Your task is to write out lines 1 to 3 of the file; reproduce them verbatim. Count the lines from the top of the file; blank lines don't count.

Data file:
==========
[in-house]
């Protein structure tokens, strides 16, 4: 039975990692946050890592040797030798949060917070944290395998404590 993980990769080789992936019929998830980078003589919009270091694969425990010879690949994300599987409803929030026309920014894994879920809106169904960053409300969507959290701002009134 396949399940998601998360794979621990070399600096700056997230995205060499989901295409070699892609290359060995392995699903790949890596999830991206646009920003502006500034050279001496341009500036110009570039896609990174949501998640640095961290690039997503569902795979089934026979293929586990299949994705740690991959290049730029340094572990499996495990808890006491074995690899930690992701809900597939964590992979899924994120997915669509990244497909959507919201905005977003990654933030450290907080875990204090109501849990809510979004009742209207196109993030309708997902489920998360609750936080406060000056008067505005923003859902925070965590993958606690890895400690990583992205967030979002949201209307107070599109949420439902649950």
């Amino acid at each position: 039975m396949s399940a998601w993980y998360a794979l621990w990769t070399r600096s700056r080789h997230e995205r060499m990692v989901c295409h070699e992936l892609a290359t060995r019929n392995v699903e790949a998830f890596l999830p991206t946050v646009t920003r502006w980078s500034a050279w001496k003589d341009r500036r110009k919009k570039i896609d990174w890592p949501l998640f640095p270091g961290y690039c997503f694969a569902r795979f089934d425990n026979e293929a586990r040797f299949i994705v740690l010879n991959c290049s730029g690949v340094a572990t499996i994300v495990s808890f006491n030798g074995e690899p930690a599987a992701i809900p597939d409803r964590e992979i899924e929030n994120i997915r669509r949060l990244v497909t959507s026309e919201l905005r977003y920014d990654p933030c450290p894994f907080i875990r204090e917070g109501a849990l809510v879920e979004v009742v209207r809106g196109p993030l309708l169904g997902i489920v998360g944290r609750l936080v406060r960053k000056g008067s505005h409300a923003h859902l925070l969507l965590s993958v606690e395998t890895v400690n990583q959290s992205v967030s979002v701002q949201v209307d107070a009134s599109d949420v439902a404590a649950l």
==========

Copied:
[in-house]
């Protein structure tokens, strides 16, 4: 039975990692946050890592040797030798949060917070944290395998404590 993980990769080789992936019929998830980078003589919009270091694969425990010879690949994300599987409803929030026309920014894994879920809106169904960053409300969507959290701002009134 396949399940998601998360794979621990070399600096700056997230995205060499989901295409070699892609290359060995392995699903790949890596999830991206646009920003502006500034050279001496341009500036110009570039896609990174949501998640640095961290690039997503569902795979089934026979293929586990299949994705740690991959290049730029340094572990499996495990808890006491074995690899930690992701809900597939964590992979899924994120997915669509990244497909959507919201905005977003990654933030450290907080875990204090109501849990809510979004009742209207196109993030309708997902489920998360609750936080406060000056008067505005923003859902925070965590993958606690890895400690990583992205967030979002949201209307107070599109949420439902649950």
């Amino acid at each position: 039975m396949s399940a998601w993980y998360a794979l621990w990769t070399r600096s700056r080789h997230e995205r060499m990692v989901c295409h070699e992936l892609a290359t060995r019929n392995v699903e790949a998830f890596l999830p991206t946050v646009t920003r502006w980078s500034a050279w001496k003589d341009r500036r110009k919009k570039i896609d990174w890592p949501l998640f640095p270091g961290y690039c997503f694969a569902r795979f089934d425990n026979e293929a586990r040797f299949i994705v740690l010879n991959c290049s730029g690949v340094a572990t499996i994300v495990s808890f006491n030798g074995e690899p930690a599987a992701i809900p597939d409803r964590e992979i899924e929030n994120i997915r669509r949060l990244v497909t959507s026309e919201l905005r977003y920014d990654p933030c450290p894994f907080i875990r204090e917070g109501a849990l809510v879920e979004v009742v209207r809106g196109p993030l309708l169904g997902i489920v998360g944290r609750l936080v406060r960053k000056g008067s505005h409300a923003h859902l925070l969507l965590s993958v606690e395998t890895v400690n990583q959290s992205v967030s979002v701002q949201v209307d107070a009134s599109d949420v439902a404590a649950l």